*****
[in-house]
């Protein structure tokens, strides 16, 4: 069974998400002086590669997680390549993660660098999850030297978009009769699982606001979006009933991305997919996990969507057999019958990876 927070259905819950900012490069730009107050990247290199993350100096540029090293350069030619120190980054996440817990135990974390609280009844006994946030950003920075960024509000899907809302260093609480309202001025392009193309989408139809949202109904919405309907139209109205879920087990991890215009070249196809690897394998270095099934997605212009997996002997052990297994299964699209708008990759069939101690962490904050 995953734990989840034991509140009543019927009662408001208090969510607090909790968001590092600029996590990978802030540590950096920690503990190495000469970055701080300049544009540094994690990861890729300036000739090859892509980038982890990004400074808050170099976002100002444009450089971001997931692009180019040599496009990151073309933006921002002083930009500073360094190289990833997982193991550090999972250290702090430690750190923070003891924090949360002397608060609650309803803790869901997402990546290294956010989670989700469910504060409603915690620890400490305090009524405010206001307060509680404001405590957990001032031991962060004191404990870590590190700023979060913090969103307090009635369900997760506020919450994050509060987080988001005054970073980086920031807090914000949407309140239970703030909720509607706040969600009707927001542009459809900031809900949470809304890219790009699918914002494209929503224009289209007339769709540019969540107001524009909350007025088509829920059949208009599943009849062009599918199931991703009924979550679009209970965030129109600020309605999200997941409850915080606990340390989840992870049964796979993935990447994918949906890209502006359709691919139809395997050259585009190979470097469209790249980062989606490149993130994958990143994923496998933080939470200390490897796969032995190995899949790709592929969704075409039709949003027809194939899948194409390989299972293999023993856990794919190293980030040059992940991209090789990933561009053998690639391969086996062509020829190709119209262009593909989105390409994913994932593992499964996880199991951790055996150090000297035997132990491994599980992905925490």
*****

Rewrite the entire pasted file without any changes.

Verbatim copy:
[in-house]
């Protein structure tokens, strides 16, 4: 069974998400002086590669997680390549993660660098999850030297978009009769699982606001979006009933991305997919996990969507057999019958990876 927070259905819950900012490069730009107050990247290199993350100096540029090293350069030619120190980054996440817990135990974390609280009844006994946030950003920075960024509000899907809302260093609480309202001025392009193309989408139809949202109904919405309907139209109205879920087990991890215009070249196809690897394998270095099934997605212009997996002997052990297994299964699209708008990759069939101690962490904050 995953734990989840034991509140009543019927009662408001208090969510607090909790968001590092600029996590990978802030540590950096920690503990190495000469970055701080300049544009540094994690990861890729300036000739090859892509980038982890990004400074808050170099976002100002444009450089971001997931692009180019040599496009990151073309933006921002002083930009500073360094190289990833997982193991550090999972250290702090430690750190923070003891924090949360002397608060609650309803803790869901997402990546290294956010989670989700469910504060409603915690620890400490305090009524405010206001307060509680404001405590957990001032031991962060004191404990870590590190700023979060913090969103307090009635369900997760506020919450994050509060987080988001005054970073980086920031807090914000949407309140239970703030909720509607706040969600009707927001542009459809900031809900949470809304890219790009699918914002494209929503224009289209007339769709540019969540107001524009909350007025088509829920059949208009599943009849062009599918199931991703009924979550679009209970965030129109600020309605999200997941409850915080606990340390989840992870049964796979993935990447994918949906890209502006359709691919139809395997050259585009190979470097469209790249980062989606490149993130994958990143994923496998933080939470200390490897796969032995190995899949790709592929969704075409039709949003027809194939899948194409390989299972293999023993856990794919190293980030040059992940991209090789990933561009053998690639391969086996062509020829190709119209262009593909989105390409994913994932593992499964996880199991951790055996150090000297035997132990491994599980992905925490």